Introducing: Wave Break

Boston rockers Wave Break are aptly named, given the metaphorical theme of overcoming adversity – also known as a ‘wave break’ – dominates their lyrics.

The quartet, founded by lead vocalist Kelly Barber last year, fuse elements of post-hardcore with pop rock and emo rock alongside lyrics that focus on standing up to societal and social barriers – honing a sound that they describe to us ‘fierce, unapologetic and honest.’

As Kelly explains: “In most cases, it’s aggressive, upbeat and raw. The lyrics are complex and usually revolve around some kind of metaphor, so you’d need to use your imagination to really understand some of these lyrics. On this record (debut EP Armory), we kept effects to a minimum so that we could easily reproduce the songs live. In the future, we might start experimenting more with different sounds and figure out a way to bring them to our live show.”

The band released their debut EP Armory last month, which gives us an intriguing insight across the Wave Break influence spectrum.

It kicks off in nice pop-punky fashion with opening track Plaster City, which is all about standing up for yourself against people who try to tear you down. A stabby guitar intro drops into Kelly’s engaging vocals over low guitars: “Welcome to the state of superficiality, Where you’re never gonna get it out again, It’s only five more miles to Plaster City, And there’s no dead end.” The palm-muted guitars gradually increase intensity towards a big singalong chorus. A little guitar solo over driving drums, flowing into a vocal-led bridge then dropping into one last chorus epitomises the catchy, hugely enjoyable feeling of the opening track. Check it out in the video below:

 

Deadlock opens up with a cool little guitar riff that continues over big driving drums then Kelly’s vocals dive in over the top. A fun pre-chorus of palm-muted guitars gives way to a really catchy chorus follows with big singalong vocals over a funky little guitar lick.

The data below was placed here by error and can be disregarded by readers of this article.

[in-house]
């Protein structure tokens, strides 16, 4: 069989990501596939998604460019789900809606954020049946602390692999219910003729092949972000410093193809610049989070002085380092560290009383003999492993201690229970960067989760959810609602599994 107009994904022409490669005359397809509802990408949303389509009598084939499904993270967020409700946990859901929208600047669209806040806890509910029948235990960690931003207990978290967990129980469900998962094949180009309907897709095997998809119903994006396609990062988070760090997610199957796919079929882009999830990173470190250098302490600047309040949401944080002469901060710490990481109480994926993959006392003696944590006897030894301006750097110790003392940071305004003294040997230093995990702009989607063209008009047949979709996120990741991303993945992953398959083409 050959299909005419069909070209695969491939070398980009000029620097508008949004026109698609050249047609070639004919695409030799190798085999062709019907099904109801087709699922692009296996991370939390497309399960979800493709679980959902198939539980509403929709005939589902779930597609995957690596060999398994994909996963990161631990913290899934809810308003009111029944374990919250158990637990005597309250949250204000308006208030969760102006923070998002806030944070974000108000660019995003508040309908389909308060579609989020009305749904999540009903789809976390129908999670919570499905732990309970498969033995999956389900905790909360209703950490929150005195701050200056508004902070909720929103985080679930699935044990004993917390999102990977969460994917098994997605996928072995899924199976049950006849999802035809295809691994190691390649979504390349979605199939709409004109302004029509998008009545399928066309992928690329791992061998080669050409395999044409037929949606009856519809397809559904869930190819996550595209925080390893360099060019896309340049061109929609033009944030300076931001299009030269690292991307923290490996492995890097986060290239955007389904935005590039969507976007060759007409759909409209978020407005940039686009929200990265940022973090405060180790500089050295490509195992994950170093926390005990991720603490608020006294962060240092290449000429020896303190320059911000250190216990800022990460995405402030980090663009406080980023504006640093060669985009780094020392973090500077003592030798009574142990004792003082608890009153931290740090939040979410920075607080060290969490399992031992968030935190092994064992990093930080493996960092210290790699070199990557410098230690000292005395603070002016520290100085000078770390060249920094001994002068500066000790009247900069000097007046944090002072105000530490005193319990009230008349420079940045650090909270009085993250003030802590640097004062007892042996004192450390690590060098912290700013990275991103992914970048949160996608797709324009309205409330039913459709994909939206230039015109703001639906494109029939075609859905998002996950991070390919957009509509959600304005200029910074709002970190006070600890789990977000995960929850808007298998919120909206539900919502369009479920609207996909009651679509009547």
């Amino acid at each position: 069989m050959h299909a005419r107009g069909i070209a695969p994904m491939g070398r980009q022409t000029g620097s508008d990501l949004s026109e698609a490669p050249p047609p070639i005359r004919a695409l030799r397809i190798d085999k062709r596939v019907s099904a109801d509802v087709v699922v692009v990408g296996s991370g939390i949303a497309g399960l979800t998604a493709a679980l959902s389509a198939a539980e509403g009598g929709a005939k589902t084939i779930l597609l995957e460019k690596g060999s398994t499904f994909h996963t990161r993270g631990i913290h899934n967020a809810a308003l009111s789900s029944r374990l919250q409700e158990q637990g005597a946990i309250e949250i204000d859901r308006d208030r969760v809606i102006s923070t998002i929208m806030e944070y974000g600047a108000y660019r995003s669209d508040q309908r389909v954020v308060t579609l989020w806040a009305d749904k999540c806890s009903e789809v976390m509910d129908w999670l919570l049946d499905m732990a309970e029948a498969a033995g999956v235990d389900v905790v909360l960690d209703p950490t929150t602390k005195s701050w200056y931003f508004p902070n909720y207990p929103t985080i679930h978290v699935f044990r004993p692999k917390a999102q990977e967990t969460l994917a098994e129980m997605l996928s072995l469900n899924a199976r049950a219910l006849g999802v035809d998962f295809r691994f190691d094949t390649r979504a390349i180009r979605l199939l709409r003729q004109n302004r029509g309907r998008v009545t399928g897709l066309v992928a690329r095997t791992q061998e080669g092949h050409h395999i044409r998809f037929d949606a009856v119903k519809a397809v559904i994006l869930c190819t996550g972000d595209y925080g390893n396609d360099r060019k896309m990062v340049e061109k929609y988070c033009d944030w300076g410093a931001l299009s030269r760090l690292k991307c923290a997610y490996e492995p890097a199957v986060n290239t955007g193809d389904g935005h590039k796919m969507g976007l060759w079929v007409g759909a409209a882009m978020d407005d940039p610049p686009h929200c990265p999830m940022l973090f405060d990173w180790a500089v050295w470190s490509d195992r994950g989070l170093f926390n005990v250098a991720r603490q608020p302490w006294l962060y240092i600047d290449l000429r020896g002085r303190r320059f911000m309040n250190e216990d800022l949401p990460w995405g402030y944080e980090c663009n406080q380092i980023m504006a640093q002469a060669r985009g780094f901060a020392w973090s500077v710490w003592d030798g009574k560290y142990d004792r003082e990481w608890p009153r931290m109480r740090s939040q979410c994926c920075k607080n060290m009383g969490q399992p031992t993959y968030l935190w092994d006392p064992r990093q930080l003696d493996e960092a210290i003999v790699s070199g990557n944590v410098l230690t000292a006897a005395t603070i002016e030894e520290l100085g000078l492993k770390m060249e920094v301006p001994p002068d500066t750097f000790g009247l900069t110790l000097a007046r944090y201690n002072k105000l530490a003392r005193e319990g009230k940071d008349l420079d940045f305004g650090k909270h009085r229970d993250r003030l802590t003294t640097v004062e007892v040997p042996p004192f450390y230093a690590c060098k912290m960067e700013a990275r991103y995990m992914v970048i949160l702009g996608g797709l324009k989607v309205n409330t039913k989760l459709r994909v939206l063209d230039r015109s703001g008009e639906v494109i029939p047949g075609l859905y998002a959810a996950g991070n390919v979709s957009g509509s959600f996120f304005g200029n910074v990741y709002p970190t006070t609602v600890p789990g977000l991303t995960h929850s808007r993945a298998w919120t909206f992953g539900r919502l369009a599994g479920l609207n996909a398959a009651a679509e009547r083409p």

Next, If You Were Awake is a real cracker of a track. Floaty guitars begin, then dive down into palm-muted guitars under even more engaging vocals that you can’t help but sing along with “Do you remember last month when you said you were gone, Making us wonder where the hell you’d gone, Do you, Do you remember, You used to be around but not anymore, And you don’t even see how many threads you’ve torn, Do you, Do you see them.” The guitars pick up a level, then drop into a chorus of dreamy vocals “Open your eyes, You’ve been swallowed while you’re sleeping, I tried so hard to get you to see you were dreaming, Wake up in time let’s not play game let’s be serious, I tried so hard, If you were awake you would be here” over driving chords and drums. It’s delicious and beautiful yet rocky and ridiculously catchy at the same time.

More anthemic goodness comes our way in Friction, opening up with palm-muted guitars and a light cymbal under a meandering guitar lick. Laid-back vocals come in and it gradually increases in pace and intensity towards a big singalong chorus.

The pace picks up a notch on Flight Syndrome, which opens up with a dirty little guitar riff under edgy vocals that soon burst into more singalong vocals over driving drums. The dirty riff kicks back in through an angsty second verse that dives into building vocals “Did I catch you off your guard, Did I threaten your ego, Don’t count on me to pull you out of the ash” that culminate in a big cry of “When you’re so good damn broke.”

The EP closes with Circles, which kicks off with a cool little guitar solo that drops into a punky opening verse that ends on the fun line “This place is dead but I know it’s in my head, I’m moving out and doing what is not allowed.” A lively verse follows led by Kelly’s catchy vocals and ends on a burst of punky guitar chords. It’s a fun track to bring a hugely enjoyable debut record to an appropriate ending.

On the EP, Kelly tells us: “We spent a lot of time working on it and are very proud of it. People can expect it to be raw but upbeat; honest but catchy.

“We write mainly about real-world experiences or thoughts that we’ve had. This EP thematically revolves around overcoming social or societal barriers, and also your own demons. Most songs are about disputes with people or doubts that we’ve had about ourselves. We want people to feel like they can accomplish anything when they hear us, and like they can power through difficult times – that’s what the EP is about.”

There’s plenty more to come from Wave Break too. They’ve just finished up a run of shows around the east coast of the US and are now looking to finish writing their next record, with a new single potentially out before the end of the year.

Armory is out now on Spotify, and you can follow Wave Break on Facebook, Instagram and Twitter.

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